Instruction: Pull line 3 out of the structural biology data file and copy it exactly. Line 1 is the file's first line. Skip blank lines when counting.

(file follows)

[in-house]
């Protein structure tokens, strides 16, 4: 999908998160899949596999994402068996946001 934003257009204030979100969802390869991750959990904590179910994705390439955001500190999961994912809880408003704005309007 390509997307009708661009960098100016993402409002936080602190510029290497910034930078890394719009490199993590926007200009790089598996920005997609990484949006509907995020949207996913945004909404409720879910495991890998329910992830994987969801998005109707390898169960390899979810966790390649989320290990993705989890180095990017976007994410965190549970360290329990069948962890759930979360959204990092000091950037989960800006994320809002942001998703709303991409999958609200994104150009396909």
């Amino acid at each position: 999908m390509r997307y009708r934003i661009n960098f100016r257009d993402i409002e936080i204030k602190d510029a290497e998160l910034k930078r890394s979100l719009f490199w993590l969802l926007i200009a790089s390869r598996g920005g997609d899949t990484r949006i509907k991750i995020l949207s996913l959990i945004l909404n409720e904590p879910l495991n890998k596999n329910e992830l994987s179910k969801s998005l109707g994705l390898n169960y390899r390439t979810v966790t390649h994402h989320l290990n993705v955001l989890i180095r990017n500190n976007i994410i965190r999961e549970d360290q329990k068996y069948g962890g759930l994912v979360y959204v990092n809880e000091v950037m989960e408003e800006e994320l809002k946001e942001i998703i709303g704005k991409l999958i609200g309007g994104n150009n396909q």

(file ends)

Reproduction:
């Amino acid at each position: 999908m390509r997307y009708r934003i661009n960098f100016r257009d993402i409002e936080i204030k602190d510029a290497e998160l910034k930078r890394s979100l719009f490199w993590l969802l926007i200009a790089s390869r598996g920005g997609d899949t990484r949006i509907k991750i995020l949207s996913l959990i945004l909404n409720e904590p879910l495991n890998k596999n329910e992830l994987s179910k969801s998005l109707g994705l390898n169960y390899r390439t979810v966790t390649h994402h989320l290990n993705v955001l989890i180095r990017n500190n976007i994410i965190r999961e549970d360290q329990k068996y069948g962890g759930l994912v979360y959204v990092n809880e000091v950037m989960e408003e800006e994320l809002k946001e942001i998703i709303g704005k991409l999958i609200g309007g994104n150009n396909q």